I’ve stayed in a lot of accommodations with varying degrees of awesome (and not-so-awesome) over the last few years of travel. There was a thatched tree house in Thailand; a room overlooking the burning ghats in Varanasi, India; a deluxe villa in the Maldives; a beachfront bungalow in Vietnam, a sleek, mod apartment in Buenos Aires, and even a campervan in New Zealand.
I’ve acclimated to all manner of circumstances. And yet despite experience, here I found myself in Brazil, still slightly terrified of … the homestay.
For those unfamiliar with homestays, the premise is simple; someone rents out a room in their house, typically with a private bathroom, and you live as, essentially, a houseguest. Breakfast is also typically provided by the host and the guest usually has the run of common areas like the kitchen and living room.
These circumstances tend to be cheaper than hotels or apartments, and many travelers find them attractive.
I’d never had the need or desire to book a homestay. I’m adverse to hosteling — even while studying abroad in college, I was the kid scrounging up money with my friends and splitting hotel rooms.
What can I say? I like my privacy. And so the thought of living in someone else’s home — while they were THERE — was kind of rotten.
Yet, for the past few weeks, Ayaz and I stayed in homestays in Paraty and Olinda, Brazil. The situations were born out of necessity; no affordable long-term sublets or hotel rooms were available.
Much to my delight, I love love loved my homestays. I was surprised to discover that it became a comfort to have people to chat with and company to keep after months on the road as just a duo.
In both circumstances our hosts were older, single women hoping to earn extra money by renting out a spare bedroom. Both homes were really beautiful and though the aesthetics were different, chock full of interesting art and stories.
Our host(ess)s in each case were interesting, well-traveled and kind. I felt utterly welcomed and as a bonus, got to eat pretty fantastic breakfasts daily that I could roll out of bed and enjoy.
How to find a homestay
As with most of our short-term sublets, we used Airbnb.com to find our homestays, though there are websites that specialize solely in homestay accommodations, such as Homestay.com.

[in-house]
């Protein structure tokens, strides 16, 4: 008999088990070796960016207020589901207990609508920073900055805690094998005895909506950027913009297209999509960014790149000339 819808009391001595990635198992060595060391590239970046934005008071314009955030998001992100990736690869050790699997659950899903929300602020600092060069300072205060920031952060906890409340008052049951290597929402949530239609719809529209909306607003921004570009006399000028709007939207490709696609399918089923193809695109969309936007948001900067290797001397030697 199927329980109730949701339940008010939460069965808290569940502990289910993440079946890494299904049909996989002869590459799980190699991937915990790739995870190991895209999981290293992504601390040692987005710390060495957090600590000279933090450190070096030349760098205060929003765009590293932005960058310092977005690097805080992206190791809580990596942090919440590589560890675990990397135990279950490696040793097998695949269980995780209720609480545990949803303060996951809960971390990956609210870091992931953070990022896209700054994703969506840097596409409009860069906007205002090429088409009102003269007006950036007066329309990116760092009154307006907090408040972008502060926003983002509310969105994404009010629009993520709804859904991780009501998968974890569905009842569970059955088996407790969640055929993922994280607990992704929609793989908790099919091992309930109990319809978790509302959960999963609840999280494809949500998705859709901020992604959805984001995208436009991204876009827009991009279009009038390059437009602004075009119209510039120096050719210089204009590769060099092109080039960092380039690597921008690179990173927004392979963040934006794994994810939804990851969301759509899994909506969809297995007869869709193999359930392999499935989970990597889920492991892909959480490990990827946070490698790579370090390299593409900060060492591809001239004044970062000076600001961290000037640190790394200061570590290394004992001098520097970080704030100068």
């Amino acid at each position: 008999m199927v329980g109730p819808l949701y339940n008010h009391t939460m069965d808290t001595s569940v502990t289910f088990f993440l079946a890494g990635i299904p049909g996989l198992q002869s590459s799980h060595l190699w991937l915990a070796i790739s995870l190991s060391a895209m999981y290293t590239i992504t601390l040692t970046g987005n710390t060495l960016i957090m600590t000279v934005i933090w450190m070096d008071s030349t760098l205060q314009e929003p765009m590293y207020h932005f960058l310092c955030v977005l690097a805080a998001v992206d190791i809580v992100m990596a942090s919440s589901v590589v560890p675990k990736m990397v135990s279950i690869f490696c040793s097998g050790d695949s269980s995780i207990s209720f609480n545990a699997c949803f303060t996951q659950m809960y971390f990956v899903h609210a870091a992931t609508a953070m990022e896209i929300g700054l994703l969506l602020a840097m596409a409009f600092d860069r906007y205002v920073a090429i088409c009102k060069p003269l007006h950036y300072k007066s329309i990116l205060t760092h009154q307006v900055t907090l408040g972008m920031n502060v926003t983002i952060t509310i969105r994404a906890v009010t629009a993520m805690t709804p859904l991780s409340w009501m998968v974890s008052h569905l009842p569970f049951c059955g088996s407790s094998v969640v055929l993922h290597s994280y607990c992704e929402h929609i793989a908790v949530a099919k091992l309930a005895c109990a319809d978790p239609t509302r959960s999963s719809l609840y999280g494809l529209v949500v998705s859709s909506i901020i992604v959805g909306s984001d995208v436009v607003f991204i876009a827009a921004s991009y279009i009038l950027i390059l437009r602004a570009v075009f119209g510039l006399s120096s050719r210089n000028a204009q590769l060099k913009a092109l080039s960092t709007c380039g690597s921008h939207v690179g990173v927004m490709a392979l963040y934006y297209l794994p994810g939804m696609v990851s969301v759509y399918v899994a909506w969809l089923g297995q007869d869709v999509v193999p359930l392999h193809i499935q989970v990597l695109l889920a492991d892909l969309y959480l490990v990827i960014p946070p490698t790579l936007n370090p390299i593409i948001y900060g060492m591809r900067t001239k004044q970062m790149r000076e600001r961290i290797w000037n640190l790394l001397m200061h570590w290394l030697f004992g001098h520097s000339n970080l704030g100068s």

When choosing a homestay, keep a few things in mind:
- Choose one that has multiple good reviews.
- Read the reviews carefully to determine whether you might run into any catches (like a small bed or slow wifi).
- Check reviews to see if any mention your host’s demeanor — multiple reviews saying your host was kind or helpful can indicate a good experience waiting to be had.
- Make sure your homestay includes breakfast. If it doesn’t, make sure you can use the kitchen freely in the morning.
- Take note of the responsiveness of the host to your emails/queries. Someone who is eagerly and quickly replying to your queries will likely be on top of his or her duties as host as well.
- Double check that all amenities you’re expecting (A/C, wifi, private bathroom, etc.) are included in your price.
- Find out if linens or towels will get changed at all during your stay.
The downsides of a homestay
- The obvious downside is a lack of privacy. Our hosts made sure to give us our space, but it can still be awkward to be sprawled on someone’s couch when they arrive home.
- While some hosts are well-versed in the art of hospitality (taking out your trash, changing your sheets and towels during an extended stay), others do not include those services. Be prepared to do without them unless it’s been otherwise confirmed.
- Even though we had free run of our homestays, we wound up spending most of our time there in our room. This in part was because our rooms were air conditioned and it made working more pleasant, but also because it could feel awkward (and perhaps it was self-imposed) to be in someone else’s space.
The upshot of a homestay?
- You’ve got built-in company. It can be unexpectedly nice to have a kind soul around.
- Breakfast! I kid you not, the homestay breakfast (which was healthy and ample) has completely shifted my perspective on eating breakfast. It was so civilized to not guzzle back some cereal and sit and enjoy toast with jam, tea, fruit, yogurt and granola.
- Having access to a local. Living with a local is an enormous bonus: you have someone to offer you directions, restaurant recommendations and insider tips to your destination.